Professor John Hattie - The Politics of Distraction (Part 2) 

John Hattie Banner


You were recently quoted in the Australian Financial Review as saying ‘if your kids are bright they won’t do well in Australian classrooms.’ Based on your research, what are your thoughts on accelerating gifted children and preventing underachievement?

(Question submitted by A O’Neill via Facebook)

That quote was based on the number of ‘cruising’ schools, and this prevailing myth that if you go to a leafy suburb school, you’re doing well. There are some great leafy suburb schools of course, but my analysis shows that one in three schools in Victoria are cruising, and that’s not good enough.  

When kids are struggling in class, teachers have plenty of tools at their disposal. But when the children are doing well, the best tool we have is enrichment, which is essentially pushing the kids sideways.

Acceleration is the most effective program for above average kids, but hardly any schools allows their students to skip a year. But there are other ways to accelerate. My preferred method of acceleration is to take out half of the curriculum, giving kids a sense of mastery over fewer subjects. This is a much better way of accelerating above average kids.  

I do worry when I ask students what it means to be a good learner, and they say ‘a good learner goes fast and doesn’t put in a lot of effort - it’s easy for them.’ Those are the exact opposite traits of good learners.

Take gifted students for example - most gifted students don’t become gifted adults because they’ve never been taught to fail. All learning is based on what you don’t know, so learning how to fail is important.

You’ve also been quoted as saying ‘the biggest mistake that teachers make is concentrating on testing, and placing too much importance on test scores.’ What impact do you think testing has in schools today?

Let me clarify that statement. I think there are too many tests in schools that don’t have much value in terms of their return. If you look at the number one thing in Visible Learning, it’s student self reporting. This means that if you ask a student to predict what they’re going to get before a test, their estimate will be pretty accurate.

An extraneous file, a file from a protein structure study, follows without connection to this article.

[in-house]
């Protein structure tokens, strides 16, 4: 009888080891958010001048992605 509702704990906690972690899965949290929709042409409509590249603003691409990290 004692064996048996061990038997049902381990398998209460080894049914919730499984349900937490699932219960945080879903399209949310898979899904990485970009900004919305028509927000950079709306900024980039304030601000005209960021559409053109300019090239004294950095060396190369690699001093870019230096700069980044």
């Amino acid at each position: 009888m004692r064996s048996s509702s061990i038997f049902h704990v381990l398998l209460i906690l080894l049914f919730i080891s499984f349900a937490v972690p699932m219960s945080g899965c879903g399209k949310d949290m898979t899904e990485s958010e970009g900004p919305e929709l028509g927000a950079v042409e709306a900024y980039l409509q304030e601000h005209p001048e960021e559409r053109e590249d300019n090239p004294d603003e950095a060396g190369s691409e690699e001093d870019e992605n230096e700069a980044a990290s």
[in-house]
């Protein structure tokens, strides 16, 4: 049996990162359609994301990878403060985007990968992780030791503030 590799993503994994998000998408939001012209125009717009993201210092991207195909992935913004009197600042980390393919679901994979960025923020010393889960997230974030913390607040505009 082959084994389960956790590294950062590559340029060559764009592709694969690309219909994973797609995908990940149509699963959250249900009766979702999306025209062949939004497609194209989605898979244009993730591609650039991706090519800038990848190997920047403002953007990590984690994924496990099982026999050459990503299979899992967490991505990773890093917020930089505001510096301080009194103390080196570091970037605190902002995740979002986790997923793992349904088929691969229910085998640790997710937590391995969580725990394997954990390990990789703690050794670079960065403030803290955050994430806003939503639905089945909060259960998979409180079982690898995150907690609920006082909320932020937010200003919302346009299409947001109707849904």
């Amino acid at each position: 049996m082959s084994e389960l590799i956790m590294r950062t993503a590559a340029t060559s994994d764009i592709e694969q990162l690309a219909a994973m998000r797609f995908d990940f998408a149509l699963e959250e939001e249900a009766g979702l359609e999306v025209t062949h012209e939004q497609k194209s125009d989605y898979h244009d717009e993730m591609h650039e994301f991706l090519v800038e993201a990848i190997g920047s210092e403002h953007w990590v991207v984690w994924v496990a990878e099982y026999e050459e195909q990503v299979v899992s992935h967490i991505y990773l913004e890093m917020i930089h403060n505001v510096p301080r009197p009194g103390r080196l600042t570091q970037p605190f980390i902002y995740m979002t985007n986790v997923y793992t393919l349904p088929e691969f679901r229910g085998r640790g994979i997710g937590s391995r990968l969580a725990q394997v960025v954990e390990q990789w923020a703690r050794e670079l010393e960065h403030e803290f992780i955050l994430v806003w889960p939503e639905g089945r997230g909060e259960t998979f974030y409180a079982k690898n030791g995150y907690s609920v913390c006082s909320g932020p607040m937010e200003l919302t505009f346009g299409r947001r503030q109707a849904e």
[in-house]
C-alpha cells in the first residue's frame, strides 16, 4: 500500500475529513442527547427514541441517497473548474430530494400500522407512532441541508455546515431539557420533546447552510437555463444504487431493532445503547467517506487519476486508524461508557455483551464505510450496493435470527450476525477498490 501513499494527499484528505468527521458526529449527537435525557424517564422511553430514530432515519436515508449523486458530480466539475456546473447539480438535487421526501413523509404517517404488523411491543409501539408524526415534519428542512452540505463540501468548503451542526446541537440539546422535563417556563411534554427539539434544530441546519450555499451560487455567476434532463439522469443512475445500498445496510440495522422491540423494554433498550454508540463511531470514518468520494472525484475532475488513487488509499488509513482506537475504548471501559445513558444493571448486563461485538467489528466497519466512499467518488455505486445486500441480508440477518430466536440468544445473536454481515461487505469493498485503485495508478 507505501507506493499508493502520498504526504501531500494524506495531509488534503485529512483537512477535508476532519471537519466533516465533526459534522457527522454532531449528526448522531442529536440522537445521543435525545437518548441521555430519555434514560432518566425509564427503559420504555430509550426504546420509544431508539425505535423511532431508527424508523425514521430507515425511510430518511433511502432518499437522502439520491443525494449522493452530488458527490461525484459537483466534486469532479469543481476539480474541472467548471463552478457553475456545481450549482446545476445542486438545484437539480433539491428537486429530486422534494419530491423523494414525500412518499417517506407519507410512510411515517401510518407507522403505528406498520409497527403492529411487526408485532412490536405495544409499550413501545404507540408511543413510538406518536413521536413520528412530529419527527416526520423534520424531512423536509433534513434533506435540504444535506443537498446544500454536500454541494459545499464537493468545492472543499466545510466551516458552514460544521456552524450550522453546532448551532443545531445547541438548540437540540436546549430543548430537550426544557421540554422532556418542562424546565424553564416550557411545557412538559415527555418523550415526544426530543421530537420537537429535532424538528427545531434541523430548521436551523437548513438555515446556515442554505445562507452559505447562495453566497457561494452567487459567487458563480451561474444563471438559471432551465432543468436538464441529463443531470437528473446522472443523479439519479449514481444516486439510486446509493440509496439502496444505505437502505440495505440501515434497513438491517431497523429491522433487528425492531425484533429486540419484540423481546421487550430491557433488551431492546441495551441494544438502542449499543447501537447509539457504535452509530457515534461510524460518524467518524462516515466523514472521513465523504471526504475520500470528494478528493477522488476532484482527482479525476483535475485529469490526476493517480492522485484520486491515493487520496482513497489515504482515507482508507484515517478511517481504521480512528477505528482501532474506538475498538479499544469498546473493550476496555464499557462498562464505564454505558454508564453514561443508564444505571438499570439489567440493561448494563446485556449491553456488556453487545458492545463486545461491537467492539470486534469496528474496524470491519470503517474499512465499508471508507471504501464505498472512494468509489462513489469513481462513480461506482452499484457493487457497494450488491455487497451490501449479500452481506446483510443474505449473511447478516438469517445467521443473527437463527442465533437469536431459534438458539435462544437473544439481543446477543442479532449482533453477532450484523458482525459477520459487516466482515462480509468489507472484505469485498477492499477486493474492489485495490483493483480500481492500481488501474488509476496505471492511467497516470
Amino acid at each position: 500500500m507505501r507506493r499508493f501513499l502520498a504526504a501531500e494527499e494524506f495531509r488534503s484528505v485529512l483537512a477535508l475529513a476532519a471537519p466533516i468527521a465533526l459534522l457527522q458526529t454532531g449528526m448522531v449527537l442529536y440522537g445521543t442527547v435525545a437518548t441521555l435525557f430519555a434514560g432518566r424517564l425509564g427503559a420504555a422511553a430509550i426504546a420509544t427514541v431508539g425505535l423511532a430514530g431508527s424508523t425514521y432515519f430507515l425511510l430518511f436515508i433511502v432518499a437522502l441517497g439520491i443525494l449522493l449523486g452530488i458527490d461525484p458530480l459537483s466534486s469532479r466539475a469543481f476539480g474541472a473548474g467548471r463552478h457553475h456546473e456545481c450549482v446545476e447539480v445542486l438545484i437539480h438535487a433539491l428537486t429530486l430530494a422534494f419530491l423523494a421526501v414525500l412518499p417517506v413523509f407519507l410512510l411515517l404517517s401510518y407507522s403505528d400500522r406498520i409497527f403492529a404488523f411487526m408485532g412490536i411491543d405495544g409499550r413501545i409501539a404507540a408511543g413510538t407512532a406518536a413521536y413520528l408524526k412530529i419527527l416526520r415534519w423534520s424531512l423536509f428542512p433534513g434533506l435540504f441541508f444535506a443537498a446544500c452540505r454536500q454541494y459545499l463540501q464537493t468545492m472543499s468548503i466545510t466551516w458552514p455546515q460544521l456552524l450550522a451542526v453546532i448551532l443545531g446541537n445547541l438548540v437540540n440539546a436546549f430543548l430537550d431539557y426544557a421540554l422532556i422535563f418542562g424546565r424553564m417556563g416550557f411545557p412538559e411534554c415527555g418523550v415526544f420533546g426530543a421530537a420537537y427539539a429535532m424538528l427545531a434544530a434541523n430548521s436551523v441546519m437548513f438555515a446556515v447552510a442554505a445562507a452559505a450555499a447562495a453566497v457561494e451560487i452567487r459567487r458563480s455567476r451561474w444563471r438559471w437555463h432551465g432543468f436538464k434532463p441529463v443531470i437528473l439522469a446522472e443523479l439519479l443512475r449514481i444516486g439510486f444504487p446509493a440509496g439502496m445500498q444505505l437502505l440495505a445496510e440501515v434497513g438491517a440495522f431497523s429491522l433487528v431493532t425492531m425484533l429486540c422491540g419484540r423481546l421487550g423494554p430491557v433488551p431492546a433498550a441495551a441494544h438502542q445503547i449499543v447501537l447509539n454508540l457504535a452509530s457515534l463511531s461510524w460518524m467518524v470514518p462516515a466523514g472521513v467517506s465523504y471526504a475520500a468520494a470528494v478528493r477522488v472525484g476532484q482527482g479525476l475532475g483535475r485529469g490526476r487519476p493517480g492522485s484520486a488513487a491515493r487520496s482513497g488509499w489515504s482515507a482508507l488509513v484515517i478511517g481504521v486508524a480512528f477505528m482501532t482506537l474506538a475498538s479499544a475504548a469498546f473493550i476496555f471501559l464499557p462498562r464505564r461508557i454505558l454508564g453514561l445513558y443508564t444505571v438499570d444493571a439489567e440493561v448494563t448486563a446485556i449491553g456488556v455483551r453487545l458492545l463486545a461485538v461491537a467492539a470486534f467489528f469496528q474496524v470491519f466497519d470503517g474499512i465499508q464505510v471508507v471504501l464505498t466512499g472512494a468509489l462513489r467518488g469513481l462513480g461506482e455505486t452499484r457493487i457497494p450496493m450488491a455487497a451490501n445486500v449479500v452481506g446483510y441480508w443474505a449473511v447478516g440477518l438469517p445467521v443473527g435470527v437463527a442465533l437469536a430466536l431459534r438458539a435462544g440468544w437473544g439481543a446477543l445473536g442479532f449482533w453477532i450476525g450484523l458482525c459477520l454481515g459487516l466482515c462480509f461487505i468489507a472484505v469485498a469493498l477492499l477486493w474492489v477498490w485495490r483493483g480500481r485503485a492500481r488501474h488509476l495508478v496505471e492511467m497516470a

My argument is that tests provide incredibly powerful assessment feedback to teachers. Therefore, the questions I would ask a teacher after giving a test are: What did you learn about your impact? Who did you have an impact on and about what?

Used in this way, tests can have a very powerful impact. Unfortunately though, you end up creating a different test, one which looks to address this issue. At the moment we don’t do that, we create the test to see how spread out the kids are in a distribution.

Tests can make a difference, but currently they don’t because they’re so focused on telling students what they did right or wrong. Most students think that once they get a mark back, the work is over, but surely that’s when the work starts! Can tests make a difference? Of course they can. Are they at the moment? I am in despair.

We know what the distractions are and we know what it takes to embed a culture of growth in our schools, but how do we shift and empower the naysayers?

(Question submitted by A Caridi via email)

I had a Vice Chancellor who had a business background and had never been an academic, but he was stunningly good. I was talking with him about this very issue, and he said, ‘in business, 20% is considered a monopoly. Why are you going for 100%?’  That was a sobering lesson, that there’ll always be naysayers. You’ve got to realise that there are just some people you can’t change. But if I can get 50%-80% of teachers at my schools working in this virtuous circle, I am a delighted person.

If you look at research done on other workforce groups and why people come to work, they all have a common theme - they want to have an impact.

Therefore, if you can give teachers feedback on their impact - not what they think it is but what it actually is - then you can really make a difference. Then, when you feed the naysayers back their impact, you can start to make them uncomfortable.

Hattie quote 1

What steps do you think we need to take to ensure that technology is used as an effective learning tool and doesn’t become just another distraction?

We certainly have to do something because the students are way ahead of us. Over the past 50 years there have been 134 meta-analyses on the effect of technology, and it hasn’t changed - it’s a very low effect, even though we’ve had massive changes in other areas over those 50 years. The real question is why it hasn’t had an impact.

The first thing literature tells me is that teachers are really big users of technology outside the classroom, so it’s not because they’re against it or see it is as an enemy.

The second point, and this is the most profound one, is that most technology doesn’t enhance the way they currently teach.

Thirdly, too much of the technology, given how we currently teach, is about knowledge consumption. For example we use Google now instead of an encyclopaedia. We use powerpoint and videos instead of paper mache. There’s no surprise that it hasn’t had an impact there.

But if you think of knowledge production, I think that’s where technology can make a difference. It hasn’t until now, but all the signs are there. This means that teachers have to think about their jobs differently. Their job is not to impart information, and talent practise and plug in and play. Their job is to produce knowledge with the students, and that’s where technology can help.

The other element that I think can make a dramatic difference, is making a class more dialogical. We know that on average, teachers ask between 250-300 questions a day, while students only ask 2, but you can change that via the power of social media.